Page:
These 11 stocks can lead your portfolio’s rebound after the S&P 500 ‘earnings recession’ and a market bottom next year
This may surprise you: Wall Street analysts expect earnings for the S&P 500 to increase 8% during 2023, despite all the buzz about a possible recession as the Federal Reserve tightens monetary policy to quell inflation.
Ken Laudan, a portfolio manager at Kornitzer Capital Management in Mission, Kan., isn’t buying it. He expects an “earnings recession” for the S&P 500
— that is, a decline in profits of around 10%. But he also expects that decline to set up a bottom for the stock market.
Laudan’s predictions for the S&P 500 ‘earnings recession’ and bottom
Laudan, who manages the $83 million Buffalo Large Cap Fund
and co-manages the $905 million Buffalo Discovery Fund
said during an interview: “It is not unusual to see a 20% hit [to earnings] in a modest recession. Margins have peaked.”
The consensus among analysts polled by FactSet is for weighted aggregate earnings for the S&P 500 to total $238.23 a share in 2023, which would be an 8% increase from the current 2022 EPS estimate of $220.63.
Laudan said his base case for 2023 is for earnings of about $195 to $200 a share and for that decline in earnings (about 9% to 12% from the current consensus estimate for 2022) to be “coupled with an economic recession of some sort.”
He expects the Wall Street estimates to come down, and said that “once Street estimates get to $205 or $210, I think stocks will take off.”
He went further, saying “things get really interesting at 3200 or 3300 on the S&P.” The S&P 500 closed at 3583.07 on Oct. 14, a decline of 24.8% for 2022, excluding dividends.
Laudan said the Buffalo Large Cap Fund was about 7% in cash, as he was keeping some powder dry for stock purchases at lower prices, adding that he has been “fairly defensive” since October 2021 and was continuing to focus on “steady dividend-paying companies with strong balance sheets.”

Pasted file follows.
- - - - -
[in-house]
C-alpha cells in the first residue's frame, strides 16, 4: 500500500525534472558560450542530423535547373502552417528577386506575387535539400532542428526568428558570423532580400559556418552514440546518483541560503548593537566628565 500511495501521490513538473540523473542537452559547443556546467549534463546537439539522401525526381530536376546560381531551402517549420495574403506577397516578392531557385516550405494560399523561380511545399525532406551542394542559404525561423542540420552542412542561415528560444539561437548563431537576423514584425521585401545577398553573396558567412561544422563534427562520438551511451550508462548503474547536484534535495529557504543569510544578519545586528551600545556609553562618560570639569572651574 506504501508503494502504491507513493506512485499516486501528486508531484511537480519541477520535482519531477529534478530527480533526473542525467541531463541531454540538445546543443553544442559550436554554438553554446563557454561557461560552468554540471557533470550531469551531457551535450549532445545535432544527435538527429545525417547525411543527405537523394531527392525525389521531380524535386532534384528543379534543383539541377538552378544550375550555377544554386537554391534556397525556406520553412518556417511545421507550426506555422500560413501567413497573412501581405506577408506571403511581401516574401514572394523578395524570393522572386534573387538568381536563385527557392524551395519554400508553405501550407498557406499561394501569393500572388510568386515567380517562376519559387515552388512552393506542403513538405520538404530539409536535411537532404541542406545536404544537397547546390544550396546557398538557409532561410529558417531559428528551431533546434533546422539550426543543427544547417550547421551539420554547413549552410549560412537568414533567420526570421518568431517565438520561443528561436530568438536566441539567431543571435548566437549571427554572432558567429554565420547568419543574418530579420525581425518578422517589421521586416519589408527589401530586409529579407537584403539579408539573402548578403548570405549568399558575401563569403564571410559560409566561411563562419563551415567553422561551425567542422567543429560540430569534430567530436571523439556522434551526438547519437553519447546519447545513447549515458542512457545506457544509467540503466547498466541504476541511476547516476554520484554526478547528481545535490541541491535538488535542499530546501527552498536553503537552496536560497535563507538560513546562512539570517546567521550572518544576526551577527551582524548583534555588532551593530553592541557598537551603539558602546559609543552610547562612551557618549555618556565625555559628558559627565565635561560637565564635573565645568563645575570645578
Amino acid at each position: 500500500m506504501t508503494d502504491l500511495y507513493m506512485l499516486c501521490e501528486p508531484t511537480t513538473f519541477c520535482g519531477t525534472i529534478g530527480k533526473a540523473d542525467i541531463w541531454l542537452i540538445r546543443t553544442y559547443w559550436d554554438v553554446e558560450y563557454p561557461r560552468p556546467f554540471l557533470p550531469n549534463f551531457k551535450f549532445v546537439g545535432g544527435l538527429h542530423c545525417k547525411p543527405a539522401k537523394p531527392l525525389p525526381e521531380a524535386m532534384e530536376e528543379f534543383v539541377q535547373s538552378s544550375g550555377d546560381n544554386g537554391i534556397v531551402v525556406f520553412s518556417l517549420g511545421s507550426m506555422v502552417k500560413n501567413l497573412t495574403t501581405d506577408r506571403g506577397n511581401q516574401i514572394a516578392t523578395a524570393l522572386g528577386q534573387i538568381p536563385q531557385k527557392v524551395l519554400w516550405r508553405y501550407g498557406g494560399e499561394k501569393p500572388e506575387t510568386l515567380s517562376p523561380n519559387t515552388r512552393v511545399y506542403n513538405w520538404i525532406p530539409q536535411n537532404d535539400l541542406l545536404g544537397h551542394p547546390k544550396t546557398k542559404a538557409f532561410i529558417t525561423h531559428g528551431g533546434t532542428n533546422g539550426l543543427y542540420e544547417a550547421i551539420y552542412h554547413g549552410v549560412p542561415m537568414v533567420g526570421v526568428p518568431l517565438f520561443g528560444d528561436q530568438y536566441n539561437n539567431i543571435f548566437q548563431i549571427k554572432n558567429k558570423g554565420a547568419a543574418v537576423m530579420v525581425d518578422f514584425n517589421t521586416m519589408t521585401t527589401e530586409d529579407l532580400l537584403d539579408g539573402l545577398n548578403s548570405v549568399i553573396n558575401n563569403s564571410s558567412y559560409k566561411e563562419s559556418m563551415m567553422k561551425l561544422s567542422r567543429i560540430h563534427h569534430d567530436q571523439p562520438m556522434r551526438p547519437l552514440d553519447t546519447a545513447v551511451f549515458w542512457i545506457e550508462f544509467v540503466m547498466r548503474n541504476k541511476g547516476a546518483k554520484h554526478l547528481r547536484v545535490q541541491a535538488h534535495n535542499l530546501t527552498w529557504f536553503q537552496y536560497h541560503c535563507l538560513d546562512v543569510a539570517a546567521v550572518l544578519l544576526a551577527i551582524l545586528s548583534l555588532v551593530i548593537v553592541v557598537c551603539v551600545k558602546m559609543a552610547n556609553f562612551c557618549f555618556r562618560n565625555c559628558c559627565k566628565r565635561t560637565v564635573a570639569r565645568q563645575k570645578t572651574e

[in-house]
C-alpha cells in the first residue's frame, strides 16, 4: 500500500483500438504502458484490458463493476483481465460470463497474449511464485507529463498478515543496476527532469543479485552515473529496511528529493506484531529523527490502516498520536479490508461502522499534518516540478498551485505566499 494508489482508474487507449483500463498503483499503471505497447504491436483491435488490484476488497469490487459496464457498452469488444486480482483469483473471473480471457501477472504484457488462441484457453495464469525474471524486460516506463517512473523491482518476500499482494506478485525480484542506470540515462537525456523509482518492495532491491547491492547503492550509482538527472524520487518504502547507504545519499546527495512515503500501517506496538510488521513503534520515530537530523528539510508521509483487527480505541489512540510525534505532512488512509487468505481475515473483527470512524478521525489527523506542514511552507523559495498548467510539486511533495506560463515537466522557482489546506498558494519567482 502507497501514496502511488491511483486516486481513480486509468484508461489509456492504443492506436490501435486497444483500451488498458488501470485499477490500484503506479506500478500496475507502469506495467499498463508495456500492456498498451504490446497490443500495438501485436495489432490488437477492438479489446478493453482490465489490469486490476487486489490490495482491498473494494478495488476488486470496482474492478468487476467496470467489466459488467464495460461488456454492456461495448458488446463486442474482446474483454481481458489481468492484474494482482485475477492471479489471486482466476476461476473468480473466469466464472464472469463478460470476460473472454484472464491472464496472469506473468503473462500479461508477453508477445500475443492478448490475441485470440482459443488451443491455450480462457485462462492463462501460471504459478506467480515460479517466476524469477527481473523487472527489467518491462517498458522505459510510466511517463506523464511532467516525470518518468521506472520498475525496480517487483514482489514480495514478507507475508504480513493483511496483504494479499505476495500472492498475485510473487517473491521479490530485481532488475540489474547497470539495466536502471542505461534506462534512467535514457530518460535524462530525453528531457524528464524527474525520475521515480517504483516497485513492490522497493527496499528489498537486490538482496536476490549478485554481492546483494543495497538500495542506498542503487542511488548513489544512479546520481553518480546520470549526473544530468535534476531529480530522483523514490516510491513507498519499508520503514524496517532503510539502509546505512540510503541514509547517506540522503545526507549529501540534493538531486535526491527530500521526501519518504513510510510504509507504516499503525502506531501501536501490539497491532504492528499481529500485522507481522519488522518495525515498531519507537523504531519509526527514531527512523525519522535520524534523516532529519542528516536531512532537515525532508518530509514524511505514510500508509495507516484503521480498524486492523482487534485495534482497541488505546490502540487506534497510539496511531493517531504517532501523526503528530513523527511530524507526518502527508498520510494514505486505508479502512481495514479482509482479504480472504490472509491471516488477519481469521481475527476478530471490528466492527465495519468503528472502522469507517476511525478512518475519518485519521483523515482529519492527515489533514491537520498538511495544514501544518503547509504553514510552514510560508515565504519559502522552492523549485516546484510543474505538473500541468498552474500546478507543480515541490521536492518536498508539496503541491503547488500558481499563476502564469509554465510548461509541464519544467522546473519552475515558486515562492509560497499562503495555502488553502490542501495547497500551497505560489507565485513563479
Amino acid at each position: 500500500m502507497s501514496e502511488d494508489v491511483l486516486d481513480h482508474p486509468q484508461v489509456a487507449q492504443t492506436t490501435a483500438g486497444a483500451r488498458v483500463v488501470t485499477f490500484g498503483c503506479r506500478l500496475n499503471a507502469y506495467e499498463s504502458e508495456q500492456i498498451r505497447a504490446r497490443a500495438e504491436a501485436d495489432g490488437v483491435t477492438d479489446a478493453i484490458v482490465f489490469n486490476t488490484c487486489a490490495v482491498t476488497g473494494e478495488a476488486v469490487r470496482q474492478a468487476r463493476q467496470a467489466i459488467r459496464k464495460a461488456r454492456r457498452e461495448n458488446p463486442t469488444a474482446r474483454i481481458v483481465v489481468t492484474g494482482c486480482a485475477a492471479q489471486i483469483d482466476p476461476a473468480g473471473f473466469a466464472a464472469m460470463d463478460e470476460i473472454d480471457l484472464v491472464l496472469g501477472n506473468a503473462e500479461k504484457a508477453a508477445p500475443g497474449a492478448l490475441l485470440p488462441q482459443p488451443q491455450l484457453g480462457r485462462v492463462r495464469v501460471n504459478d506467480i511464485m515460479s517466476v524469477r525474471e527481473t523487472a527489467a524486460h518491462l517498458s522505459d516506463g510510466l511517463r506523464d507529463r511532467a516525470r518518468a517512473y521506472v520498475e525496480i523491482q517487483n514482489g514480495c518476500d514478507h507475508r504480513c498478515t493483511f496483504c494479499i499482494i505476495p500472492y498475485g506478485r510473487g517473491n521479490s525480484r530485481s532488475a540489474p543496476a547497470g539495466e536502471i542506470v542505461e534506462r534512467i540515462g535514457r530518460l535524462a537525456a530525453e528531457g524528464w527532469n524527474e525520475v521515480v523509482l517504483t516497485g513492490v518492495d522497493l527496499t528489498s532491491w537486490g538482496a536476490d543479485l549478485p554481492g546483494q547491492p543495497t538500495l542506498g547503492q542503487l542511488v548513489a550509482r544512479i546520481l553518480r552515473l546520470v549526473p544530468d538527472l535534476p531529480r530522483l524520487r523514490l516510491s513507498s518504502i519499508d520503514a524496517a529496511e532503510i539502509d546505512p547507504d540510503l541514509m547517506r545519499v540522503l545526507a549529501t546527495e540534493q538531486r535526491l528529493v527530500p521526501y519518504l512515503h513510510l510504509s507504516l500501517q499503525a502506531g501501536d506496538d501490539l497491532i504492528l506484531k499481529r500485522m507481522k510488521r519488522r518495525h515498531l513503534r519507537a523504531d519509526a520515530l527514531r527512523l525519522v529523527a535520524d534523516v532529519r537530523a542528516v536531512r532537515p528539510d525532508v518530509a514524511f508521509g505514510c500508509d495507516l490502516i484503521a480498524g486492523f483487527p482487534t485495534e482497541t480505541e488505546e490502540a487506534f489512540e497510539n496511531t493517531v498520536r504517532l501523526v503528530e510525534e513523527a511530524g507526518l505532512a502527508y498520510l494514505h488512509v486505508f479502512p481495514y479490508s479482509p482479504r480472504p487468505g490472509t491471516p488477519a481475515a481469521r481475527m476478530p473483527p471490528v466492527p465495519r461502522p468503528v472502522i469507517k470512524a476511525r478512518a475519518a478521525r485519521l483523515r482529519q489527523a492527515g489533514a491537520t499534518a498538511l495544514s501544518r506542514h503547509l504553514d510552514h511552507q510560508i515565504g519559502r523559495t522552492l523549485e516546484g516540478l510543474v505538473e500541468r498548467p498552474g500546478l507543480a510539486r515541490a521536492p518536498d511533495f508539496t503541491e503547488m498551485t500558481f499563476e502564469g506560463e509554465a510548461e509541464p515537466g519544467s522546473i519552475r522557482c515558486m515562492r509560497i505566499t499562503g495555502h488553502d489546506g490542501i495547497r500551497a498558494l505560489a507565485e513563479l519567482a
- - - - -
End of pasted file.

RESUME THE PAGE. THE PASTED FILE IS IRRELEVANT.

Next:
Leaders for the stock market’s recovery
After the market hits bottom, Laudan expects a recovery for stocks to begin next year, as “valuations will discount and respond more quickly than the earnings will.”
He expects “long-duration technology growth stocks” to lead the rally, because “they got hit first.” When asked if Nvidia Corp.
and Advanced Micro Devices Inc.
were good examples, in light of the broad decline for semiconductor stocks and because both are held by the Buffalo Large Cap Fund, Laudan said: “They led us down and they will bounce first.”
Laudan said his “largest tech holding” is ASML Holding N.V.
which provides equipment and systems used to fabricate computer chips.
Among the largest tech-oriented companies, the Buffalo Large Cap fund also holds shares of Apple Inc.
and Alphabet Inc.
Laudan also said he had been “overweight’ in UnitedHealth Group Inc.
and Linde PLC
recently and had taken advantage of the decline in Adobe Inc.’s
price following the announcement of its $20 billion acquisition of Figma, by scooping up more shares.
Summarizing the declines
To illustrate what a brutal year it has been for semiconductor stocks, the iShares Semiconductor ETF
which tracks the PHLX Semiconductor Index
of 30 U.S.-listed chip makers and related equipment manufacturers, has dropped 44% this year. Then again, SOXX had risen 38% over the past three years and 81% for five years, underlining the importance of long-term thinking for stock investors, even during this terrible bear market for this particular tech space.
Here’s a summary of changes in stock prices (again, excluding dividends) and forward price-to-forward-earnings valuations during 2022 through Oct. 14 for every stock mentioned in this article. The stocks are sorted alphabetically:
2022 price change
Forward P/E as of Dec. 31, 2021
Advanced Micro Devices Inc.
ASML Holding N.V. ADR
Alphabet Inc. Class C
UnitedHealth Group Inc.
You can click on the tickers for more about each company. Click here for Tomi Kilgore’s detailed guide to the wealth of information available free on the MarketWatch quote page.
The forward P/E ratio for the S&P 500 declined to 16.9 as of the close on Oct. 14 from 24.5 at the end of 2021, while the forward P/E for SOXX declined to 13.2 from 27.1.